Let’s talk story! The Hawaiian word for story is ka mo`olelo, which translates literally “lizard speech”. Descriptive of the style in which I tell my story, in this section I ramble, weave and wind my way casually through the storytelling.
I have practiced needlework all of my adult life: macrame, crochet, knitting, weaving, needlepoint, sewing. During the first twelve years in Hawaiʻi, I owned and managed a Hawaiian clothing company. The field of my soul was ripe for planting the seeds–my ultimate artistic expression as a Hawaiian quilter.
In 1998 after the passing of a dear Hawaiian friend, I experienced a rather profound dream. In that dream, I was instructed to find a teacher and to learn Hawaiian quilting. I had an Aunty in Hilo, who taught quilting. So I immediately called Aunty Vi. “I want to learn to do Hawaiian quilting. Will you teach me?”
Reluctantly, Aunty consented. On the next Sunday, we met for lunch and then chatted all afternoon, sitting outdoors at a table at Nani Loa Hotel beside Hilo Bay. I brought my mokihana pillow kit, which I had tried unsuccessfully to self-teach for some four years. Aunty sat with me beside the ocean and shared. In that afternoon, I heard most of the simple phrases of instruction, which now resonate in my mind and perpetuate my workmanship.
“Every stitch is directed at your heart.”
“Sew your aloha into each and every stitch.”
“Quilt with loving thoughts of the person you quilt for.”
“Feel the needle scratch your finger and then turn up. Turn your needle straight up with each stitch.”
“Fine, even stitches–always do your best!”
“Be humble. The Beauty you create is a gift.”
“Every quilt is a story of Aloha.”
Aunty encouraged me that afternoon. “Don’t worry about the stitches. Just do it. The first two pieces are for practice. After that, I will judge your work.”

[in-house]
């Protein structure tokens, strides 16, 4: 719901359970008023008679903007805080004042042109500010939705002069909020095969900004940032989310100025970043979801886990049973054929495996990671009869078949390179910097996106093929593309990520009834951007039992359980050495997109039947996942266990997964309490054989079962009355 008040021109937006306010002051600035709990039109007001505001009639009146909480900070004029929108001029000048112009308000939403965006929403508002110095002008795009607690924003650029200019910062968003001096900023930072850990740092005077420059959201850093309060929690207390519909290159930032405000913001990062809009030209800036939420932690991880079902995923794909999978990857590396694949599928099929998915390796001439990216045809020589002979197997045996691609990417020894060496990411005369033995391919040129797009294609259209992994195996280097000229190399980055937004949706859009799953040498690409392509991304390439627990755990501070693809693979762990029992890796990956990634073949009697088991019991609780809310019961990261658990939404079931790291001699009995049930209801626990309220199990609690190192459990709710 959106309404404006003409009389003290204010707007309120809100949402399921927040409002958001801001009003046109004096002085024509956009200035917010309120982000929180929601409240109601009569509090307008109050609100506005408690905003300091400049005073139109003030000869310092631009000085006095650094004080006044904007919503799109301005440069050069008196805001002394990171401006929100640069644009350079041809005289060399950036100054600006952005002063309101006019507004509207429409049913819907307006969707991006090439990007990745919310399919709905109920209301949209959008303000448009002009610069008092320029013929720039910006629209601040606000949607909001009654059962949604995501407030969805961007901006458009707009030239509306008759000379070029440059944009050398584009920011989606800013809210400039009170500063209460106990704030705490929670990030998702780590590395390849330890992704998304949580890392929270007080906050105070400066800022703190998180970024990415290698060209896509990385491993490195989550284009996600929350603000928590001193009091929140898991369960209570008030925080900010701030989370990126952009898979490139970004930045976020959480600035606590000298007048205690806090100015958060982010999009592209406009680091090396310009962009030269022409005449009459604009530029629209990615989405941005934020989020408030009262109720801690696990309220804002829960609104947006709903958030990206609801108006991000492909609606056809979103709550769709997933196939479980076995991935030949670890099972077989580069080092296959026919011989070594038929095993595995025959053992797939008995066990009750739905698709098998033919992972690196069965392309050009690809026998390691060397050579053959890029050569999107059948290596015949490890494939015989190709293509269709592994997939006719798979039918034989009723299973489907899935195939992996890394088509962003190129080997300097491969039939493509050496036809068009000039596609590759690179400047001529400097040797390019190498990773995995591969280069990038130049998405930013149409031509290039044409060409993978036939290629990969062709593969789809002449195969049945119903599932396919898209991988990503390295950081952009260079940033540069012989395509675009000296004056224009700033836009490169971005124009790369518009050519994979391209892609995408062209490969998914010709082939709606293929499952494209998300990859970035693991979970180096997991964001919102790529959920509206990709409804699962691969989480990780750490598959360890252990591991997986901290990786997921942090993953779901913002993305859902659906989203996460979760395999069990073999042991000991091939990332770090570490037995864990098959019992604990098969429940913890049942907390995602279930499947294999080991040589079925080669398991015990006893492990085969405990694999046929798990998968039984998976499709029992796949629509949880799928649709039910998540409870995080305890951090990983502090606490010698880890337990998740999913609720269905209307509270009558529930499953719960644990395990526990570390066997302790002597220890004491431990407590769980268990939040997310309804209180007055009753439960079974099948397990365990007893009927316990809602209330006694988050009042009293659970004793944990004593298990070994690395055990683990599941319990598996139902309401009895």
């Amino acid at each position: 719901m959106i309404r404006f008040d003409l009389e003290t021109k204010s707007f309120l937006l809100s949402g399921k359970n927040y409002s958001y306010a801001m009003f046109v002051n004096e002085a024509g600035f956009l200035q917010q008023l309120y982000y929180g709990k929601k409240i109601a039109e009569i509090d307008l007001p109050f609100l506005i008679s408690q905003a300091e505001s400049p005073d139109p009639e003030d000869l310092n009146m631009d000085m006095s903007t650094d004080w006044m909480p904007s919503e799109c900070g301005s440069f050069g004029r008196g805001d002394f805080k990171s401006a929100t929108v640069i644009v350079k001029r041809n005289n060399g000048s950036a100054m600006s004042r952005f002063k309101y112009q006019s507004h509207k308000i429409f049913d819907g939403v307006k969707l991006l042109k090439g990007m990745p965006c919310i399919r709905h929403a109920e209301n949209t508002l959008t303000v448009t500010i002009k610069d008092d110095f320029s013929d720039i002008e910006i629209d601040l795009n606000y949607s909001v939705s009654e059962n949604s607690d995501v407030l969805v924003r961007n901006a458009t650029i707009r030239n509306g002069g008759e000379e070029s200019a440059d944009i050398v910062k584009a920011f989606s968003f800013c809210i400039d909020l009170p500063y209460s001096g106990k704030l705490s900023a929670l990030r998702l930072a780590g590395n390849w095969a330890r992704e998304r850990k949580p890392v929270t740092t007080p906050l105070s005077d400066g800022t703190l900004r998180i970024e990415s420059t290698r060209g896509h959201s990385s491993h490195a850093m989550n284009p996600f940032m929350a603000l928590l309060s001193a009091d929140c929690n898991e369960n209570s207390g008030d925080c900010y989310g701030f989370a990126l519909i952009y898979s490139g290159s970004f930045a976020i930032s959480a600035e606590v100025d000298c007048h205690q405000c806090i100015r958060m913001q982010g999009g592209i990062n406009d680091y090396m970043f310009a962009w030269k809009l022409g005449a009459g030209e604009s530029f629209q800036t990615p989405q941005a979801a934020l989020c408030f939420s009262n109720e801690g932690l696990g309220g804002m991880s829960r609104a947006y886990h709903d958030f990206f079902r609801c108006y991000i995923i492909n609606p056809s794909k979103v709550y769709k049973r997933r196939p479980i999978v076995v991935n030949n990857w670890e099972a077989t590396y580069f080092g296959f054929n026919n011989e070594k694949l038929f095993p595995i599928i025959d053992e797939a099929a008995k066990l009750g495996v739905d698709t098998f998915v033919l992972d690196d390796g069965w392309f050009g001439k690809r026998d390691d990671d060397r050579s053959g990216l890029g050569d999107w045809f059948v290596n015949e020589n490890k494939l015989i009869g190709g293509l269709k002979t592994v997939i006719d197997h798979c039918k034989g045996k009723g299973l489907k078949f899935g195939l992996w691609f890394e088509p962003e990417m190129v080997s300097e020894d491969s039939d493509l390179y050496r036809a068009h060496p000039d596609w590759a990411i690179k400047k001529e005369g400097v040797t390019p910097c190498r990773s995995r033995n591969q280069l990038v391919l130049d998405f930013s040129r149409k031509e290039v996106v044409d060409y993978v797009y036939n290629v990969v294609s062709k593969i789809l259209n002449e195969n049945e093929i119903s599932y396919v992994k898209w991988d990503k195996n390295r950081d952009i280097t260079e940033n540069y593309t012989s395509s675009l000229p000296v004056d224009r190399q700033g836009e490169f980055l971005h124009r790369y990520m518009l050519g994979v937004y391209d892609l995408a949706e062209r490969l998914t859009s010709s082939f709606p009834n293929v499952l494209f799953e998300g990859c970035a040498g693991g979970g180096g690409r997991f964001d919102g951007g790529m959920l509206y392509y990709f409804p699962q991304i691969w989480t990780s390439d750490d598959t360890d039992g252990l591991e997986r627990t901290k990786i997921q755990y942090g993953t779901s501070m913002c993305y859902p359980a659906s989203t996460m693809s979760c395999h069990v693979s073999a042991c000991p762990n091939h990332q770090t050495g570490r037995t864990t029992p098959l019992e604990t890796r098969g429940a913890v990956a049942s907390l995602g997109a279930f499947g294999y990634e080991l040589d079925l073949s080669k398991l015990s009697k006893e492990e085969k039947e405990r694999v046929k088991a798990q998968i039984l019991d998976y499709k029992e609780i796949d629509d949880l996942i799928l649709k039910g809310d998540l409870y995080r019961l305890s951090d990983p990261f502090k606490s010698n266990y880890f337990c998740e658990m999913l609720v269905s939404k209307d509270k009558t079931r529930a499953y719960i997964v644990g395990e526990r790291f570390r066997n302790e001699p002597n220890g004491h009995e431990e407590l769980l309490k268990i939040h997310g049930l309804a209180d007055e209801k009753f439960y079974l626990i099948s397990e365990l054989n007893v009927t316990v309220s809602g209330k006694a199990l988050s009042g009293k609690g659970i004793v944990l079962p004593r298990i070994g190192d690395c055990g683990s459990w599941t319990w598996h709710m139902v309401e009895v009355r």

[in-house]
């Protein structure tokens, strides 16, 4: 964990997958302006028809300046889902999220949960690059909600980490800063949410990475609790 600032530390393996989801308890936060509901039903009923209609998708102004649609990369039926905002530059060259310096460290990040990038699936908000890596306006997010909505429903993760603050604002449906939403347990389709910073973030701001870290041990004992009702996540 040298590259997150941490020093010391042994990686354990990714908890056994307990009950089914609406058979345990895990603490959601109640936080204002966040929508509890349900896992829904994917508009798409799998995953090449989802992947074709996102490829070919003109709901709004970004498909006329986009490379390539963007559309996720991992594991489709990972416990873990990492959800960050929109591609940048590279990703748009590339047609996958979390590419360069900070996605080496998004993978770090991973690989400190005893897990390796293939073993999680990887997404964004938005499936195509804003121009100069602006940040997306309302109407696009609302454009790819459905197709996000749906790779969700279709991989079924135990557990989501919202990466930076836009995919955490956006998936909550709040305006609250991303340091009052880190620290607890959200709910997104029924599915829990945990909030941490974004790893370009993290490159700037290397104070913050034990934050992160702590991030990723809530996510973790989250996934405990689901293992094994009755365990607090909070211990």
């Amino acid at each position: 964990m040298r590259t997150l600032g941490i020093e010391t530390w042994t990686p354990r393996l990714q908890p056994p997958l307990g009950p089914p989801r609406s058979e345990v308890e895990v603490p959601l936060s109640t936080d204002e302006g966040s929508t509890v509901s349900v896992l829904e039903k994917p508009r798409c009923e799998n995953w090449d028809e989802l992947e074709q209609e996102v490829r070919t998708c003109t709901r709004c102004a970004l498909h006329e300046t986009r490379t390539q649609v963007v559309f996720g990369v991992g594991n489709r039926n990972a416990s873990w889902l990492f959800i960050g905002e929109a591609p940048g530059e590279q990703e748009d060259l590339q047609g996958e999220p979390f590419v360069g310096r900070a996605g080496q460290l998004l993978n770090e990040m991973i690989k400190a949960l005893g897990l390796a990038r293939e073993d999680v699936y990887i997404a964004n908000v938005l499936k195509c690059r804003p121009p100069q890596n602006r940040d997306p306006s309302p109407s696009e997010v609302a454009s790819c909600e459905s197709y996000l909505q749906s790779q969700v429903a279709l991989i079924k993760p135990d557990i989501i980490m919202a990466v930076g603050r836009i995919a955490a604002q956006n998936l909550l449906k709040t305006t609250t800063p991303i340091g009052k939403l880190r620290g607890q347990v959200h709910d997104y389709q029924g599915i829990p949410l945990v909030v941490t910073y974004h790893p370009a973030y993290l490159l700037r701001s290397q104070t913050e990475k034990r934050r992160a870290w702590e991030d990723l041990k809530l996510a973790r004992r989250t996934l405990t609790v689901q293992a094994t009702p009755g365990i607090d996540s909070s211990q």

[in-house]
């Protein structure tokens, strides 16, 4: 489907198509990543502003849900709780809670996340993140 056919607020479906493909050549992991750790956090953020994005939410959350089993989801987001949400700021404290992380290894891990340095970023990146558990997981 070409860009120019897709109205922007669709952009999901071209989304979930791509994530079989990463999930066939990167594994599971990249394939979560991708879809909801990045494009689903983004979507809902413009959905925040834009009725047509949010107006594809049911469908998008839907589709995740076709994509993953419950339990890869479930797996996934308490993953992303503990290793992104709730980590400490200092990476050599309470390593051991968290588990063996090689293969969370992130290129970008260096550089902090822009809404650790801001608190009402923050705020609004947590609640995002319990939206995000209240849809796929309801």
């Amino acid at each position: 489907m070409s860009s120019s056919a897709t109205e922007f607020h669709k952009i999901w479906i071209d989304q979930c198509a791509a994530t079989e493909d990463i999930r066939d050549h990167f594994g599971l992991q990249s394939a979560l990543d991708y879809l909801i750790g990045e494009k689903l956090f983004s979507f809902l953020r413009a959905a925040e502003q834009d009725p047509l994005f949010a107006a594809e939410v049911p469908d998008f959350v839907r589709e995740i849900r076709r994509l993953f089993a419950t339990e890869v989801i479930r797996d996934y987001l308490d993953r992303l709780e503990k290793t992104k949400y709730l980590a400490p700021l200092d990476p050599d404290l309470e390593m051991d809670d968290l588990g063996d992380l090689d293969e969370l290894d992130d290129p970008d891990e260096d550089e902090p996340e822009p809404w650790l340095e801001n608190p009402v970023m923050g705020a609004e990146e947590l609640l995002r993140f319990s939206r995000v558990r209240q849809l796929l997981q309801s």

Three weeks later, I called Aunty to announce that I was “all pau” and ready for my next project. And a month later, I asked for permission to begin my first kapa. That commenced the creation of “He Mala Pua Loke o ka Wahine Mōʻī”.
As they say, “The rest is his story….”
Through the years since 1998, I have worked steadily to gain knowledge and to perfect my quilting skills. In the early years, every decision about pattern and quilting technique was made with discussion and approval from my teacher, Aunty Vi. Since Aunty “gave me my wings” in 2007, I have sought other teachers and I have voyaged into new and uncharted oceans…. My design ideas come to me through dreams–night dreams and daydreams.
Each quilt that I sew is given to me through Spirit. I really do not consider myself to be the quilt creator. The quilt is a gift from Higher Power–seeds planted within me, then nurtured to grow and to be born as this beautiful Hawaiian quilt. I put pencil to paper; then I hold needle and thread. And through my fingers, these Hawaiian kapa are born. The quilts have a mana (spiritual life force) of their own. As designer and quilter, I am privileged to be the channel through which these awesome kapa emerge and have their being.
I look at any of my quilts and wonder, “Who made this?” …ha`aha`a… I can only do my work with humble thanks to Goodness for the gift of Creation.
Over the past decade, I have held most of my kapa moe (bed quilts) in my care. Uncertain what was the destiny of each quilt, I have been their caretaker.
Now I have clarity. Each quilt has its own unique mana. Now it is time for the quilts to take wings and fly away. The quilt will “know” and “choose” who and where it belongs. Perhaps with a tear or two, I bid my kapa, “Good speed and soooo much Aloha!”